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North Dakota: Legendary. Follow the trail of legends

Backstage Pass to North Dakota History

This blog takes you behind the scenes of the State Historical Society of North Dakota. Get a glimpse at a day-in-the-life of the staff, volunteers, and partners who make it all possible. Discover what it takes to preserve North Dakota’s natural and cultural history. We encourage dialogue, questions, and comments!

Dem Bison Bones

Do you remember your first childhood anatomy lesson?

“Dem bones, dem bones, dem dry bones…

The toe bone’s connected to the foot bone,
The foot bone’s connected to the ankle bone,
The ankle bone’s connected to the leg bone,
Now shake dem skeleton bones.”

An internet search shows many variations of this song. The only thing that doesn’t vary is the order of connectivity: toe to foot, foot to ankle, ankle to leg, and so on.

I don’t remember when I first heard this little ditty, but I have always been fascinated by bones. It may have something to do with being born and raised on a farm where I was constantly surrounded by animals and animal bones.

The galleries in the North Dakota Heritage Center and State Museum provide a perfect venue for the study of the structure and function of the skeleton and bony structures, also known as osteology.

I decided this fall that it would be fun and educational to write a short presentation on basic bone structure. After a couple of false starts, I enlisted the aid of a friend for a Saturday afternoon search and recovery mission for bison bones. That afternoon’s antics would provide enough material for a separate story, but suffice to say we loaded a pickup with dry, weathered bison bones, unloaded them in my garage (to my wife’s dismay), and I began the search for connectivity; toe to foot to ankle, etc.

Internet sites such as “The Virtual Museum of Idaho” made this a fairly easy project. The “American bison” page (UWBM-35536 -- Bison bison) provides full-color, 360 degree views of each bone of a bison’s skeleton.

Rearticulated bison front limb

Rearticulated bison front limb

With the reference site and a garage half-full of bison bones, some assembly was required. As luck would have it, we had acquired all of the bones on our search to rearticulate the left front leg of a bison. The assembled and properly labeled bones don’t lend themselves to a catchy tune, however:

“The third phalange connects to the second phalange,
the second phalange connects to the first phalange,
the first phalange connects to the metacarpal,
Now shake dem bison bones.”

As all projects seem to do, this one grew and began to take on an educational aspect that I had not envisioned when I identified the first weathered “calcaneus” bone. (Check it out on the Idaho Museum site.)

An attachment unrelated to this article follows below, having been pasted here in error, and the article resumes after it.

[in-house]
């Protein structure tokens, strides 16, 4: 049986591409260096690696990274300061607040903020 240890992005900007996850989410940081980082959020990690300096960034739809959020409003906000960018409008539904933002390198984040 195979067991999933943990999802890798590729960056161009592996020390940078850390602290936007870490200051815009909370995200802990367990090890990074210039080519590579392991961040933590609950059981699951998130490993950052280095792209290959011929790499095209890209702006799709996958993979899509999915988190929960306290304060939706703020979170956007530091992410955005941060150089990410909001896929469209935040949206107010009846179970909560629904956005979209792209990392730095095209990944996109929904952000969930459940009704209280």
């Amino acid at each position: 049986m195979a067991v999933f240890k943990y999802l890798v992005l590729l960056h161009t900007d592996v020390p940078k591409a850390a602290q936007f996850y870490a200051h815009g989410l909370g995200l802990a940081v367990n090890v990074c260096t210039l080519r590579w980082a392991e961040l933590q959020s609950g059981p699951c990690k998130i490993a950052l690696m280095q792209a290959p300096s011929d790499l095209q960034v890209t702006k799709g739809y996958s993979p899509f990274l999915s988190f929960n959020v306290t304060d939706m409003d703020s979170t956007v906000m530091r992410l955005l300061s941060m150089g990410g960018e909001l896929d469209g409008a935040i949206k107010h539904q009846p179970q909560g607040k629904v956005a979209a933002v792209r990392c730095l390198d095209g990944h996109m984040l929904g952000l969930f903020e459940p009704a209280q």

Comparison of human astragalus (talus) and bison astragalus

Slide from “Bison in A Box” presentation

The more bones that I reassembled, the more I realized how the bones of the front leg of a bison resemble and mirror bones of the human arm. A couple of purchases of a human skeletal hand model and human foot model clearly illustrated this. By this time, a Powerpoint presentation was beginning to take shape, and more bison bones began to fit together. With time, a complete hind leg of a bison was also rearticulated and my fascination grew—this time with the comparison between the “wrist” joints of a human and the corresponding “ankle” joints of a bison.

The North Dakota Heritage Center is a perfect venue for this presentation, where comparisons between the skulls of Bison latifrons and Bison antiquus, the ancestors to the modern Bison bison, are on display.

Bison antiquus skeleton

Bison antiquus skeleton, Innovation Gallery: Early Peoples

A full, life-sized model of the Bison antiquus is fully assembled (rearticulated) and helps illustrate the story of Beacon Island in the Innovation Gallery: Early Peoples. You, as a visitor to the exhibit, can hum whatever version of the bone song you prefer as you study this model.

The basic premise of bone identification has continued to evolve since I plucked that first bison bone from the prairie sod. My research has uncovered many uses for one of the newly discovered bones. The astragalus bone (one of the “ankle” bones of sheep, goats, bison, etc.) was used in Mongolian games of chance, was a useful component of friction fire-starting, and was the basis of a child’s game (“jacks”).